"China actually provides a big service to many countries because they have the capacity and the financing to actually build roads, hydroelectric dams, you know, electrical grids, all these things that countries really need. On the other hand, they do it without a concern for the kinds of safeguards that have been built into modern Western projects. And these safeguards have to do with environment, with worker safety, with consultation, with respect for the rights of indigenous peoples that may be affected by these sorts of things."

But Fukuyama thinks that a less transparent regional order such as the one led by China will not solve Asia's problems.

"There is a lot of dangerous ethnic politics going on, particularly in Southeast Asia right now. The Rohingya in Myanmar is the clearest example of that where there's been outright ethnic cleansing. But there has been a rise of radical Islam in Thailand, in the Philippines, in Malaysia, in Indonesia. And all of those are driven by resentments of various sorts. And so I think that's really why we need a liberal order. Because liberal order was supposed to get us away from this kind of identity, religiously based politics."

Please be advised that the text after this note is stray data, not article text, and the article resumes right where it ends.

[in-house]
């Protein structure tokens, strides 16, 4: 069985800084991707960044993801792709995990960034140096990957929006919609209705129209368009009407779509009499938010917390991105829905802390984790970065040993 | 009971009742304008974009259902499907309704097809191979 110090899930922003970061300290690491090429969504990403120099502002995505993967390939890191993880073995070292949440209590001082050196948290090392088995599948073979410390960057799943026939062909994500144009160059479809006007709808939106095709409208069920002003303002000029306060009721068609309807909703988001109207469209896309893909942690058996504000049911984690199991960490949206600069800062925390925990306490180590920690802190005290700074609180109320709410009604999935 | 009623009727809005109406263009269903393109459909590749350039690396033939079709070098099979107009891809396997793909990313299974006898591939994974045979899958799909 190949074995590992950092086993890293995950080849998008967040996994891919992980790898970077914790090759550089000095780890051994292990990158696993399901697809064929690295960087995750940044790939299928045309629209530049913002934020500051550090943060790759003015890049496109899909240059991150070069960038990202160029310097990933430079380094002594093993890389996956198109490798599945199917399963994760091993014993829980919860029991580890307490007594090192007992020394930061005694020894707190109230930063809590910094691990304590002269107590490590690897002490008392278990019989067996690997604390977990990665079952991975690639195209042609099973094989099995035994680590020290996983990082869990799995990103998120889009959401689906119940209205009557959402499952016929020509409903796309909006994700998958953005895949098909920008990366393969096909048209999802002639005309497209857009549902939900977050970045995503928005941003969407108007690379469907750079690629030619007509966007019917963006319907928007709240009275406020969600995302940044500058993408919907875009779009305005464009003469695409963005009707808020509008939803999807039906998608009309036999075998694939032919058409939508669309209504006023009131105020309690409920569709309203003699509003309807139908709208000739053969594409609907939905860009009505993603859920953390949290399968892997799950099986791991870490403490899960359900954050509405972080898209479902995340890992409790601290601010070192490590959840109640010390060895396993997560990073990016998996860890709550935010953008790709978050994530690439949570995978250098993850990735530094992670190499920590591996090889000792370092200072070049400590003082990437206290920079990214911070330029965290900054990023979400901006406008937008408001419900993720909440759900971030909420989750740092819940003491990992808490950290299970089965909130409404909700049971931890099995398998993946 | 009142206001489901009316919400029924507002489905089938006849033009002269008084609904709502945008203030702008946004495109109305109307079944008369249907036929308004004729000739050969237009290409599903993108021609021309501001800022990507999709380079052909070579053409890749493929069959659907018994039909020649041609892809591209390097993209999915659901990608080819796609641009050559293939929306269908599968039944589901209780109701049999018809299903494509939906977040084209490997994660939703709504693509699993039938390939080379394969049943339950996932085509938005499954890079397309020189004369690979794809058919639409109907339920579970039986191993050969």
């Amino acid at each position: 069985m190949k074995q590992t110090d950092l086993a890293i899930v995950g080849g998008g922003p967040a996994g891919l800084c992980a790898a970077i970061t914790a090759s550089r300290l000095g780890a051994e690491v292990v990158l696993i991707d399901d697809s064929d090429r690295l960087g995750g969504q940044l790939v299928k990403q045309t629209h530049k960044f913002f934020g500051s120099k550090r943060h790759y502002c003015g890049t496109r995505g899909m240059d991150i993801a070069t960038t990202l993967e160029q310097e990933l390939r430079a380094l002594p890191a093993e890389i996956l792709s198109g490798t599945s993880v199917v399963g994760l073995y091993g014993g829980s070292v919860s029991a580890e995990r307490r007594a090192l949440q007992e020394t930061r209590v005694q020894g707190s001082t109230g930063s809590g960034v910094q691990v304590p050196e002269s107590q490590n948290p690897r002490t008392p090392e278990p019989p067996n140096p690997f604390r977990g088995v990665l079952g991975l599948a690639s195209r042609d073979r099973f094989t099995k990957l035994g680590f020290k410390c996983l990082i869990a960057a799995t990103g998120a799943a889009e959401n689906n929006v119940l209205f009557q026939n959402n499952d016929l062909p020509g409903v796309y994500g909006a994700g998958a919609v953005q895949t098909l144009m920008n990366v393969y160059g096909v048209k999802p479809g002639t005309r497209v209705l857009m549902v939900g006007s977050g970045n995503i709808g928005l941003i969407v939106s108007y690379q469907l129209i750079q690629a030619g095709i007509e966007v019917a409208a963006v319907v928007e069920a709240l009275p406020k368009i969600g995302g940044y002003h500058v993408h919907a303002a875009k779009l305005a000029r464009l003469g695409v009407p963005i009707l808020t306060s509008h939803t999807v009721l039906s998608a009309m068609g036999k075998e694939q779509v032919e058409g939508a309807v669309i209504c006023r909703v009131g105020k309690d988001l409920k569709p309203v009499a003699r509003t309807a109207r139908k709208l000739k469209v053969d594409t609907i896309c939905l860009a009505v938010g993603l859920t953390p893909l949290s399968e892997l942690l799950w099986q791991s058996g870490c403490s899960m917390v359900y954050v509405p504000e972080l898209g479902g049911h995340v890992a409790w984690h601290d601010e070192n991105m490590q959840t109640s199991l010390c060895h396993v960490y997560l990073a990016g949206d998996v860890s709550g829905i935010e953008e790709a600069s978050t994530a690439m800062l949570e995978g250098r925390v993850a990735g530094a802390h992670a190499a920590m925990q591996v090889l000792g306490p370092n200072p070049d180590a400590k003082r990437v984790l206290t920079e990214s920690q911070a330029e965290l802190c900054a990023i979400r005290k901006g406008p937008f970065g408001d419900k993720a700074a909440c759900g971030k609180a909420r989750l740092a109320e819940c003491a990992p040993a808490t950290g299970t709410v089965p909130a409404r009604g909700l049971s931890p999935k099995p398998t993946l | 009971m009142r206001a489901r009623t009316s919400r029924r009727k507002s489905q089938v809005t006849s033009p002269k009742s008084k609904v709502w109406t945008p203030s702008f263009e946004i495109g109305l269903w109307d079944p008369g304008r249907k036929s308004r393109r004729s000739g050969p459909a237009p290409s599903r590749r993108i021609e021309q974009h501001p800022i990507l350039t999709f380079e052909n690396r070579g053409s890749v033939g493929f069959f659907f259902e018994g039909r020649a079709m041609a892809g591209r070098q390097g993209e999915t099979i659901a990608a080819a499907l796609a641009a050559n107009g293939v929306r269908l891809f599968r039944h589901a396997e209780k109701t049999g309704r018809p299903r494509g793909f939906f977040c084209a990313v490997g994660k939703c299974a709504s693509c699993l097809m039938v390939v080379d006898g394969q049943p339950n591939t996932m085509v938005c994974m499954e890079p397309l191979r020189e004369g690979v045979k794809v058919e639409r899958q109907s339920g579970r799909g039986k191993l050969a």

"And so I think both from the standpoint of the developing countries themselves, who need choice, and from the standpoint of geopolitics, it's important that there be alternatives to China."

"And Japan can play an important role supporting democracy in countries like Sri Lanka or Cambodia, or Thailand, or other countries in the region."

While the geopolitical forecast for the region remains gloomy, Fukuyama says hope still exists.

"And when will the US come back from vacation?"

"So it's up to the people?"

"It is ultimately, yes."

Aiko Doden spoke to Newsroom Tokyo anchors Hideki Nakayama and Aki Shibuya in the studio.